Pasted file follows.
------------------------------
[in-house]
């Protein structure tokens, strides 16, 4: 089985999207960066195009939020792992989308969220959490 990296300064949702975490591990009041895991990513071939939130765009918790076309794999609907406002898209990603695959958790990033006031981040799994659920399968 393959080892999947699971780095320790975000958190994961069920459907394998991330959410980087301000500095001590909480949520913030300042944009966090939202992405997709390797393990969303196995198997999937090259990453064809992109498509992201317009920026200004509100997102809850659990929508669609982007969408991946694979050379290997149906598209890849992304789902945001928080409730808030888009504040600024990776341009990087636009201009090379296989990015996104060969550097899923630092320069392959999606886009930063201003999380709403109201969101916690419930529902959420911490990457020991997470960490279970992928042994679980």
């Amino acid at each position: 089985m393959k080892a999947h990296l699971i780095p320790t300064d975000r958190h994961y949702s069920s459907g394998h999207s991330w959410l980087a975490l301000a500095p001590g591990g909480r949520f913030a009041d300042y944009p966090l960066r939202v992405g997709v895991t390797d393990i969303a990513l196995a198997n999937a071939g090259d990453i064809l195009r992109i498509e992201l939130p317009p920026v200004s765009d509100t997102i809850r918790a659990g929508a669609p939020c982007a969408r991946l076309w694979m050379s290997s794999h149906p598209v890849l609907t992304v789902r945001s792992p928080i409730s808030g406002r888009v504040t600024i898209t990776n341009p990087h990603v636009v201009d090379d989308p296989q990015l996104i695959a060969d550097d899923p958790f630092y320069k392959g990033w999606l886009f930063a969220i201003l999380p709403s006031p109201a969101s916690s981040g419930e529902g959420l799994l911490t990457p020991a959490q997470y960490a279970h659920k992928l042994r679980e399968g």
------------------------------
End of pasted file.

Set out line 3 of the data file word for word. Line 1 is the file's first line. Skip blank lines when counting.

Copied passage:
């Amino acid at each position: 089985m393959k080892a999947h990296l699971i780095p320790t300064d975000r958190h994961y949702s069920s459907g394998h999207s991330w959410l980087a975490l301000a500095p001590g591990g909480r949520f913030a009041d300042y944009p966090l960066r939202v992405g997709v895991t390797d393990i969303a990513l196995a198997n999937a071939g090259d990453i064809l195009r992109i498509e992201l939130p317009p920026v200004s765009d509100t997102i809850r918790a659990g929508a669609p939020c982007a969408r991946l076309w694979m050379s290997s794999h149906p598209v890849l609907t992304v789902r945001s792992p928080i409730s808030g406002r888009v504040t600024i898209t990776n341009p990087h990603v636009v201009d090379d989308p296989q990015l996104i695959a060969d550097d899923p958790f630092y320069k392959g990033w999606l886009f930063a969220i201003l999380p709403s006031p109201a969101s916690s981040g419930e529902g959420l799994l911490t990457p020991a959490q997470y960490a279970h659920k992928l042994r679980e399968g």